How do I explain that? Well, let me tell you. It’s simple, really. The reason that those instances come to mind, the reason that Ghandi and Mother Theresa are so lauded, is because they’re not NORMAL. Humans, when left to their own devices, are essentially selfish little money-hoarders, whose main concern is their own life. It’s true— no matter how hard you try to love, to open your heart to others, to try and be philanthropic… it’s just so much easier to focus on the immortal “ME”. When someone cuts me off on the freeway, my initial reaction is not to gently worry about their safety, or to offer up a prayer that the Lord will help them get to their location in a timely manner (after all, it must be important, because they’re in a hurry!). Nope. My initial reaction is one of selfish anger. That’s MY space they just cut into. They just forced ME to slam on MY brakes, and give up MY bit of freeway to them. Who do they think they are? Now, if I’m having a good week, and I’m actually trying to live like a Christian should, I’m usually able to quell this surge of frustration/anger. Nevertheless, it’s still my first response. Even if you were to argue that my anger is based on fear…well, why am I afraid? It’s because they have endangered MY life. I may be able to overcome this reaction, but the truth of it is that my initial anger is because I’m angry/scared that they’ll take away MY life. In that quick moment of reaction, I couldn’t give a hoot about their life or their problems. Given enough time I can muster up some concern for their welfare. But my immediate reaction? It’s not very nice.

I don’t think many people would argue against me on anything I just said, but they might argue against me for what I’m about to say.

Babies are inherently evil.

Yes, yes, I hear your moral outrage. Not babies! Not those cute, little Gerber-eyed babies! How can anything with such soft cheeks, and wide, innocent eyes be evil? What sort of messed-up individual am I to actually sit around and think that babies are evil? They can’t even tell right from wrong!

Aha. That is EXACTLY my point. Babies aren’t born knowing right from wrong. When they’re born, they’re basically just squishy little sacks of selfish needs. Feed ME. Change ME. Fix MY wrinkled blanket. It’s a good thing that humans are automatically programmed to think that babies are cute, because I doubt many of us would willingly submit to the demands of a baby otherwise. Think about it— have you ever tried reasoning with a baby? “You know, Junior, Mommy was up every forty minutes with you all last night because you couldn’t figure out how to burp, and it gave you an upset tummy. It’s now eight in the morning, and if Mommy doesn’t get some rest soon, she’s going to run through the neighborhood naked, screaming at the top of her lungs. What do you say, Junior? Can Mommy hold off on feeding you for two hours so she can take a nap?” Hah. We all know the answer to that one. No-way, Jose. When Junior gets hungry, Junior wants his bottle, and he wants it NOW. Junior couldn’t care less how Mommy feels.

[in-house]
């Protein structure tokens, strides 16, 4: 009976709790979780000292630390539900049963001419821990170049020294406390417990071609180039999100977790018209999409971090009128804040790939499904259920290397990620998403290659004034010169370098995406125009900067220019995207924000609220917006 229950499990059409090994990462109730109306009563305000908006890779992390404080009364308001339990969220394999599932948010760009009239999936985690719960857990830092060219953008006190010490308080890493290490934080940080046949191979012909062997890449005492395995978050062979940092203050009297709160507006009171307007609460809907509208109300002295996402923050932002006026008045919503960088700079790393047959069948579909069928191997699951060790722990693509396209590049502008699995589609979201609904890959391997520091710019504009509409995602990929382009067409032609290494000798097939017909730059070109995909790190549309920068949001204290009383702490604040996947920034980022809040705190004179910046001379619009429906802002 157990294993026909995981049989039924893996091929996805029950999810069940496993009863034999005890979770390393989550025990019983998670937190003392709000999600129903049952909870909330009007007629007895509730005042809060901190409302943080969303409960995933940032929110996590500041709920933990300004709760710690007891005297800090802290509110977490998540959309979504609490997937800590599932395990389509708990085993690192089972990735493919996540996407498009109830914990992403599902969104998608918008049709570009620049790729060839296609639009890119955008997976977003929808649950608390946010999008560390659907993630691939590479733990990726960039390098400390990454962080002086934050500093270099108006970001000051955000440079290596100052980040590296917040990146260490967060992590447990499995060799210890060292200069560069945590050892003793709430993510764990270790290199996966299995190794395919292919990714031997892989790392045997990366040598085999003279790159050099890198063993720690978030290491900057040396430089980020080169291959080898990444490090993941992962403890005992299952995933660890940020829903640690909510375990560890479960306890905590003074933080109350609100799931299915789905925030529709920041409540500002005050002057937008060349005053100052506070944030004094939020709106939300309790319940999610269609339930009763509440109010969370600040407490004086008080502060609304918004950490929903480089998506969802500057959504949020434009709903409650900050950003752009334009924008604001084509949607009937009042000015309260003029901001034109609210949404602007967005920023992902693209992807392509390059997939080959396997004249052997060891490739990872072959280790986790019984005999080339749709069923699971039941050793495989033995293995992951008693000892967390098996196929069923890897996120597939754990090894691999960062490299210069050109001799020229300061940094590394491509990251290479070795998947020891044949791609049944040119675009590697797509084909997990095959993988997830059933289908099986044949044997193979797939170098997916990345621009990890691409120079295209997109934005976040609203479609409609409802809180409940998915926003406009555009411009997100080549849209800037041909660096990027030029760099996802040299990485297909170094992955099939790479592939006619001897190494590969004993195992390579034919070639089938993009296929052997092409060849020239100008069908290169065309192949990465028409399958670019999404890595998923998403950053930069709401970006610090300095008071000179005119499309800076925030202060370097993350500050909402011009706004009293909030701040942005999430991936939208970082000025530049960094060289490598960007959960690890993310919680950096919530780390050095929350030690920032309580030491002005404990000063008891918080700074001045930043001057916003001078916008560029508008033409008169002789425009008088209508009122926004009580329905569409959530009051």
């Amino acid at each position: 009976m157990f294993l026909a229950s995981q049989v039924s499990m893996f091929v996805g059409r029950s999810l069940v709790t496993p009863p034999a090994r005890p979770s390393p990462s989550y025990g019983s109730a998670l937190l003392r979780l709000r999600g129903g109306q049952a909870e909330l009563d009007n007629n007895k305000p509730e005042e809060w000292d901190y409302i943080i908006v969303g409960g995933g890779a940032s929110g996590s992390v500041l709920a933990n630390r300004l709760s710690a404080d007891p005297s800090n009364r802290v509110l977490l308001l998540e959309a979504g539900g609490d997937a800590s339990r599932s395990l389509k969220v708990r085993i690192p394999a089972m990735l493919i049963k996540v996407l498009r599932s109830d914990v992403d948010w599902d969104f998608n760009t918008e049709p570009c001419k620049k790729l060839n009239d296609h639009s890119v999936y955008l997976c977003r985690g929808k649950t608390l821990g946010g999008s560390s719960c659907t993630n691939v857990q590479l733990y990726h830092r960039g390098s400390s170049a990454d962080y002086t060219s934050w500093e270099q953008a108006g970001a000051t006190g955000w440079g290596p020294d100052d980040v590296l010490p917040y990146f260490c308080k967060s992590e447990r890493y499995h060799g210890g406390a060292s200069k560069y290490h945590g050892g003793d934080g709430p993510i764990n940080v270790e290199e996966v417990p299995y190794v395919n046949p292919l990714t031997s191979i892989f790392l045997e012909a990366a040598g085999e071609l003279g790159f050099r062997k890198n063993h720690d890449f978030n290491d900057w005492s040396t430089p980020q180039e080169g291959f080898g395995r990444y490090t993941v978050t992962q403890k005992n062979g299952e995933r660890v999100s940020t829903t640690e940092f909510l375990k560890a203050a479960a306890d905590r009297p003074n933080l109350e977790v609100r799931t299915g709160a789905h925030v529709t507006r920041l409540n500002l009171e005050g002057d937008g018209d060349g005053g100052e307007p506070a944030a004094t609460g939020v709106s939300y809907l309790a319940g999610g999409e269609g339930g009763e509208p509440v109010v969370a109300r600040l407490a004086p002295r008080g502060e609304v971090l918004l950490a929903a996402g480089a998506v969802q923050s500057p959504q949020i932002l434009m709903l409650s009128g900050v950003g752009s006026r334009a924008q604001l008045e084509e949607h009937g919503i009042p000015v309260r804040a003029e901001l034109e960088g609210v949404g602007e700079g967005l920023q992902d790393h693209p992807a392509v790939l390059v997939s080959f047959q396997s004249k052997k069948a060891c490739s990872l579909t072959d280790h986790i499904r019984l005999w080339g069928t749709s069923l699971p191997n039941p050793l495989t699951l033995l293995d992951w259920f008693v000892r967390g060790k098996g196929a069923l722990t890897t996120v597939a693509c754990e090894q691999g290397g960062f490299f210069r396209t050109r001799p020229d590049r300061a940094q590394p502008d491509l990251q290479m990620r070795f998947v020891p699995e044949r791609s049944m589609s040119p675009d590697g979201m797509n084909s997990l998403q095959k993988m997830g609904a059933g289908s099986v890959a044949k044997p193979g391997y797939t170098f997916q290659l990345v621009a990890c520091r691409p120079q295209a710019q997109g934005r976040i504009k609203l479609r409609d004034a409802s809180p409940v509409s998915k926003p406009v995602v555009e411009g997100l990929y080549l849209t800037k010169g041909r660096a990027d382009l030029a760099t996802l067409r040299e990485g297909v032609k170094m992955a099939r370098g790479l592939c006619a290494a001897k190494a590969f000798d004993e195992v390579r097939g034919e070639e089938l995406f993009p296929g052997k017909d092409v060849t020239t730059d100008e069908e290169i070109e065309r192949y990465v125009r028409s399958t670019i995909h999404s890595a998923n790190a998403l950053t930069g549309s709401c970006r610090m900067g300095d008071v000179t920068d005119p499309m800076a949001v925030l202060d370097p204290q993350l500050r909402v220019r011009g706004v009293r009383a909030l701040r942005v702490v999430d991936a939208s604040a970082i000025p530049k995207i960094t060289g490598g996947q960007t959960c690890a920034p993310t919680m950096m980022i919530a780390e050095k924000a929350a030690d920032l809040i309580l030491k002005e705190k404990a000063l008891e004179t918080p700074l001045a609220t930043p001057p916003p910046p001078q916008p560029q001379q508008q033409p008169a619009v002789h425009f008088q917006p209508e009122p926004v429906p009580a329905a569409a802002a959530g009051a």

Let’s fast-forward about a year or so. Junior is a young toddler, somewhere around two years old. His gummy smile is now tooth-filled grin, and he’s learning an average of forty new words a week. Finally! Mommy and Junior can have some direct communication. Up until this point, Mommy (I suppose I should say “and Daddy” to be politically correct… but… eh. Who cares about political correctness? I’m a girl. This story is going to be told from Mommy’s point of view.)